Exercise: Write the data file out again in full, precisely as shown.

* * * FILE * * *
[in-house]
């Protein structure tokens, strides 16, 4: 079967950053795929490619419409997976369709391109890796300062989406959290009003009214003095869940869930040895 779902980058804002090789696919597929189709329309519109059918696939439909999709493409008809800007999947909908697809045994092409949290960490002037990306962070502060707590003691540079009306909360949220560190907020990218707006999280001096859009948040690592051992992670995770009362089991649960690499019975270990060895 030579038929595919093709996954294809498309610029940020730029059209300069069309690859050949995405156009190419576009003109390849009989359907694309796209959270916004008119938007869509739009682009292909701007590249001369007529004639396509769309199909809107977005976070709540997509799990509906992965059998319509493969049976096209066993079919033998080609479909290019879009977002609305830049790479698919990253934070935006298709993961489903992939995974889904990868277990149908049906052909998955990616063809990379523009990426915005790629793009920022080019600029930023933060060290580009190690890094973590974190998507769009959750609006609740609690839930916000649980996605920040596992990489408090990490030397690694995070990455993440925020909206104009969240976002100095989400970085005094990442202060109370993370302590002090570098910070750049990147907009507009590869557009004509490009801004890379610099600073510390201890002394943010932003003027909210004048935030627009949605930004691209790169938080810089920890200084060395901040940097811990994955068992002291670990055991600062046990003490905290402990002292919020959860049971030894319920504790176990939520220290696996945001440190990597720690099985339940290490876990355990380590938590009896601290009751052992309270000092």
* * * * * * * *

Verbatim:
[in-house]
């Protein structure tokens, strides 16, 4: 079967950053795929490619419409997976369709391109890796300062989406959290009003009214003095869940869930040895 779902980058804002090789696919597929189709329309519109059918696939439909999709493409008809800007999947909908697809045994092409949290960490002037990306962070502060707590003691540079009306909360949220560190907020990218707006999280001096859009948040690592051992992670995770009362089991649960690499019975270990060895 030579038929595919093709996954294809498309610029940020730029059209300069069309690859050949995405156009190419576009003109390849009989359907694309796209959270916004008119938007869509739009682009292909701007590249001369007529004639396509769309199909809107977005976070709540997509799990509906992965059998319509493969049976096209066993079919033998080609479909290019879009977002609305830049790479698919990253934070935006298709993961489903992939995974889904990868277990149908049906052909998955990616063809990379523009990426915005790629793009920022080019600029930023933060060290580009190690890094973590974190998507769009959750609006609740609690839930916000649980996605920040596992990489408090990490030397690694995070990455993440925020909206104009969240976002100095989400970085005094990442202060109370993370302590002090570098910070750049990147907009507009590869557009004509490009801004890379610099600073510390201890002394943010932003003027909210004048935030627009949605930004691209790169938080810089920890200084060395901040940097811990994955068992002291670990055991600062046990003490905290402990002292919020959860049971030894319920504790176990939520220290696996945001440190990597720690099985339940290490876990355990380590938590009896601290009751052992309270000092």